8 Irrigation Management and Water Quality  Collect Runoff from Field Drains and Non- Concrete Floors  Further Aspects of Reusing Water  Erosion/Drainage Control & Water Conservation  Water Conservation  Management Practices  Excess Water Removal  Pathogen Detection and Control  Cost-sharing  Municipal Treatment Plants

9 Irrigation Management and Water Quality  Maximize Irrigation Efficiency  Irrigation Scheduling  Select Appropriate Growing Medium  Consider the Use of Wetting Agents  Collect, Treat and Recycle Open Runoff/Tailwater Recovery  Pathogen Detection and Control  Continuing Education

10 Irrigation Management and Water Quality Maximize Irrigation Efficiency Irrigation Scheduling

11 Irrigation Management and Water Quality Select Appropriate Growing Medium Consider the Use of Wetting Agents

12 Irrigation Management and Water Quality Collect, Treat and Recycle Open Runoff/Tailwater Recovery Pathogen Detection and Control

13 Irrigation Management and Water Quality Continuing Education

14 Outline – El Modeno Gardens Case Study  How does it happen? Self-Assessment Self-Assessment  What type of mitigation practices can be implemented? Management Practices Management Practices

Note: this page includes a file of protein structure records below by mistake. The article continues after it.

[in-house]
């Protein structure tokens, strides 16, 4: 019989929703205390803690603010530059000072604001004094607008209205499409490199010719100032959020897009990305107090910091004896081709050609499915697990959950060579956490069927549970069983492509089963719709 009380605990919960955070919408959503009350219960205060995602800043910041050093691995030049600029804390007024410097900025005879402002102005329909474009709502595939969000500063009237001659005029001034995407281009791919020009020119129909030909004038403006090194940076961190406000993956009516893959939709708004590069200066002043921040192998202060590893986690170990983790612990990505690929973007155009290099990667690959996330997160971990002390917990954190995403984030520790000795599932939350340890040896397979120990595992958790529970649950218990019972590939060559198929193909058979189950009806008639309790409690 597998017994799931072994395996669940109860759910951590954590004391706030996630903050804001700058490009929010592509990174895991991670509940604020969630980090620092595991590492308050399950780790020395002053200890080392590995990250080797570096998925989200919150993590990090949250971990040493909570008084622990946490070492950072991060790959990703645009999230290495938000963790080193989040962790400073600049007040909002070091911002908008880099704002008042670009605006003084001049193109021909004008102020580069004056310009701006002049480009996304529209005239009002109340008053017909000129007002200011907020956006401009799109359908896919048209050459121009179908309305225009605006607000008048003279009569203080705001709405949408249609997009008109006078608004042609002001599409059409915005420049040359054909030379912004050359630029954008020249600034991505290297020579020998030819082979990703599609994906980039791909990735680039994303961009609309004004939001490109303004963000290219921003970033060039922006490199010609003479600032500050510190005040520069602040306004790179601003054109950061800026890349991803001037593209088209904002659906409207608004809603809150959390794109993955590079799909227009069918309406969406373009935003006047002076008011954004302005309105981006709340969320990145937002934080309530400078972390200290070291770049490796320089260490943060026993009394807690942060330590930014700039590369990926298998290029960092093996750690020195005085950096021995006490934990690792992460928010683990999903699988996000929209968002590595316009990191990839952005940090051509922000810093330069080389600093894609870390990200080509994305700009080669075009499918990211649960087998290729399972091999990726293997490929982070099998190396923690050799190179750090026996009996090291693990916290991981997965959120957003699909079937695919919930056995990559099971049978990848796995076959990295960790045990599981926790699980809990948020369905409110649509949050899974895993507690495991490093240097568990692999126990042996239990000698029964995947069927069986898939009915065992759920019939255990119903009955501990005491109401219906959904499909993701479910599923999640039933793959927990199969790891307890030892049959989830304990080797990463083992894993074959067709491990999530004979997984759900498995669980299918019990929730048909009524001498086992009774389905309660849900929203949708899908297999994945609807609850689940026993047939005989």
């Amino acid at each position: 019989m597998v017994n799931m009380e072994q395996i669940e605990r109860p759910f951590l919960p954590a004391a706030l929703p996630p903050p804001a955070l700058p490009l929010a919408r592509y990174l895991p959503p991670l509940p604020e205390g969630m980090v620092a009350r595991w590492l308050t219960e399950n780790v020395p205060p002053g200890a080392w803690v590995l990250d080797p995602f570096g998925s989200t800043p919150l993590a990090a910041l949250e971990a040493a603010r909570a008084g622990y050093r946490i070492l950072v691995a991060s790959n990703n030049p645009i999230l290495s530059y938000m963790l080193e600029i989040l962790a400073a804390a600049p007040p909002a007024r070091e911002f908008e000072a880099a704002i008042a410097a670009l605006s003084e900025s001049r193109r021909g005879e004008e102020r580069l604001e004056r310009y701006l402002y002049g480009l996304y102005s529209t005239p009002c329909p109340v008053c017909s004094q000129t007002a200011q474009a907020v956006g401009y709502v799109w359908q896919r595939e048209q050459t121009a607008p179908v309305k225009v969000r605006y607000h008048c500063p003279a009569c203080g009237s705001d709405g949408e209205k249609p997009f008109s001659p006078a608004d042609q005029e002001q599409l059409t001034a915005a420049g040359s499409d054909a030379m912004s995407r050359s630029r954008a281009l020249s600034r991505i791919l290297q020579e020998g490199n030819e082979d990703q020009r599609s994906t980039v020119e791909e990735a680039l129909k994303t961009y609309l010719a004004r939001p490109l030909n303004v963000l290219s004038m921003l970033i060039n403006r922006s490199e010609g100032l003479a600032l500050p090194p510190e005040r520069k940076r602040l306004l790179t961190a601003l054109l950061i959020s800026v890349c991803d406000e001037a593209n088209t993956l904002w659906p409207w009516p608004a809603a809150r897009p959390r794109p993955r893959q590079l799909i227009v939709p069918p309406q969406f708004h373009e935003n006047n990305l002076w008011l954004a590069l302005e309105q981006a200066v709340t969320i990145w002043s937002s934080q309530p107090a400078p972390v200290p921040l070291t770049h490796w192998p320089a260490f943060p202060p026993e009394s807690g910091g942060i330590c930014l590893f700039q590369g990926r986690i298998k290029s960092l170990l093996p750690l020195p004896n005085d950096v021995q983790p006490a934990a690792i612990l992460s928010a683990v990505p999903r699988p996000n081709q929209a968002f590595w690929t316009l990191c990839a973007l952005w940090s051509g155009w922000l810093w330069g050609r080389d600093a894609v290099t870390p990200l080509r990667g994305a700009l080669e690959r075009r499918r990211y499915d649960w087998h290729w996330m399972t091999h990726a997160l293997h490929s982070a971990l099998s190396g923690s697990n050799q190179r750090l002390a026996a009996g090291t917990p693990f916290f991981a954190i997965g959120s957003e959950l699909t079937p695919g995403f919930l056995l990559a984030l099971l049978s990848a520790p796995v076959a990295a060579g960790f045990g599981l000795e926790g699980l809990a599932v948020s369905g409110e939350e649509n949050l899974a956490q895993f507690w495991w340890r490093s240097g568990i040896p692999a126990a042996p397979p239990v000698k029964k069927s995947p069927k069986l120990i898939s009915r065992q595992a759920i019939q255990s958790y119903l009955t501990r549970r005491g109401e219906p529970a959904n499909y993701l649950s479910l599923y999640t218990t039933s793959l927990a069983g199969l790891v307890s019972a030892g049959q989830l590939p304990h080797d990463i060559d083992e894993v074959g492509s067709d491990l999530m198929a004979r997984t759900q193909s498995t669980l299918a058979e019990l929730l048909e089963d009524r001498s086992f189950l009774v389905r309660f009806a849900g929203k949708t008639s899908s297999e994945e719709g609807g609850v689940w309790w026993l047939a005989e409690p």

15 How Does It Happen?  Irrigation (carrier)  Planting Media (source) Runoff + planting media = pesticide runoff?

16 IrrigationIrrigation

17 Planting Media

18 Nursery Runoff Runoff!

19 Step 1: Scrap off surface soil Step 2: Estimate potting mix content Step 3: Analyze pesticides Step 4: Correlation Step 1: Scrap off surface soil Step 2: Estimate potting mix content Step 3: Analyze pesticides Step 4: Correlation

20 Bifenthrin (Talstar) in Spilled Potting Mix

21 Potting Mix Spills

22 Mitigation Practices  Reduce Irrigation Runoff  On-site solid removal: PAM PAM In-line sediment trap In-line sediment trap Collection pond Collection pond Vegetative filtration Vegetative filtration Adsorptive filters Adsorptive filters  Capture and Recycle Runoff Treat recaptured water Treat recaptured water

23 AdsorptionAdsorption DOC DOC- Adsorbed DOC-complex Dissolved

24 “Muddy” Runoff

25 104 m 262 m (reservoir or exit) 0 m 145 m 166 m 187 m 210 m 240 m Sediment Trap Production Area PAM Tablets Sediment Pond Vegetative Filter Adsorptive filter

26 Sediment Pond Baffle system Concrete Channel Surface Runoff Influent Sampling Point Charcoal/fiber filtersSediment Basin Vegetative Filter Storm Overflow Sediment Trap PAM Delivery Nursery Runoff Mitigation

27 PAM (Polyacrylamides)  Charged (anionic) linear chain polymer with a high molecular weight.  Granular, liquid, or tablet.  Reduces the movement of soil particles as well as associated chemicals (some pesticides and nutrients).  Charged (anionic) linear chain polymer with a high molecular weight.  Granular, liquid, or tablet.  Reduces the movement of soil particles as well as associated chemicals (some pesticides and nutrients).

28

29 No PAM Treatment PAM Treatment